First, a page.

Are Global Investors Looking to Add Industrial Real Estate to their Portfolios?

Are Global Investors Looking to Add Industrial Real Estate to their Portfolios?

According to the 2018 Global Real Estate Outlook compiled by PwC and ULI, investors all around the world are adding industrial assets to their portfolios. Why is that and is it a good decision considering the global volatility brewing?

Why global investors Are Interested in Industrial Real Estate

Multifamily, office, retail, they are all facing some challenges right now. Prices in many primary cities for housing are reaching pre-recession levels. Office is seeing a complete redesign and overhaul. And retail, well retail is perhaps seeing the biggest changes of them all.

What has proven to be true for several years now is that industrial assets are seeing their best consistent performance ever. That’s because e-commerce and retail in general all rely on deep and expansive supply chains that include a variety of industrial assets.

Secondary cities are proving to be darlings of industrial around the world from Copenhagen to Raleigh. Especially now that interest rates are on the rise amid fears of a new recession and out of control inflation, where assets are located will increasingly become a factor if economic trends start to falter.

Move to Space-as-a-Service Model

Software, even internet security has long adopted a service model where services can be offered a la carte. You may not need to hire an entire IT department, just someone to manage your company’s networks, for example.

Commercial real estate is experiencing the same type of change when it comes to industrial assets. More properties are coming online literally to fill the gaps in supply chains and last mile delivery zones turning commercial and industrial space into a service itself – particularly in a climate of single digit vacancies and high absorption rates in industrial.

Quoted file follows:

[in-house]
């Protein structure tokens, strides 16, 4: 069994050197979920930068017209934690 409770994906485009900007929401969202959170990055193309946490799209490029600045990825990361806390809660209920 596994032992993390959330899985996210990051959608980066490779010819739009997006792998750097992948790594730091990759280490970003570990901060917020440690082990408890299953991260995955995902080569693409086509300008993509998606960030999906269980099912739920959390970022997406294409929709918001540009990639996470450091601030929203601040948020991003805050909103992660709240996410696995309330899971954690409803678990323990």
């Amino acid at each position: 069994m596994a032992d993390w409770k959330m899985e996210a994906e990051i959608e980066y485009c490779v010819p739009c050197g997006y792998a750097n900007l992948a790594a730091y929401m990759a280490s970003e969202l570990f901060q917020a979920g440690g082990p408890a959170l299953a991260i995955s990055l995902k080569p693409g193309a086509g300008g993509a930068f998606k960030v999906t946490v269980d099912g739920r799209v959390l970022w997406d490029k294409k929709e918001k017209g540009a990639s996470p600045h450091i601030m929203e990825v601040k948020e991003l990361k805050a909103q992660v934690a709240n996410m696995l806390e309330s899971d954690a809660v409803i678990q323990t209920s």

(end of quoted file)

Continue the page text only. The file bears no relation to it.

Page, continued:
Growing Economy in the EU

The U.S. weirdly is in a trading war with all of its EU and North American trading partners. So far, it hasn’t knocked the EU’s economy off of its stride. With much of the trade between the U.S. and the EU tied up in this war, new links are being built in supply chains throughout Europe to overcome any distribution channel obstacles created by U.S. tariffs. 

U.S. Tax Cuts to Favor the Real Estate Sector

In the U.S. we’re nearing a 10 year expansion post recession, which traditionally means we’re less than a year away from a recession. Despite those worries, foreign investment in the U.S. real estate market has not let up. To the contrary, it has sped up in response to the Trump tax cut which largely favors commercial real estate. Many are banking on the reduction in corporate tax rates and the easing of rules governing offshoring profits to help withstand any economic downturn.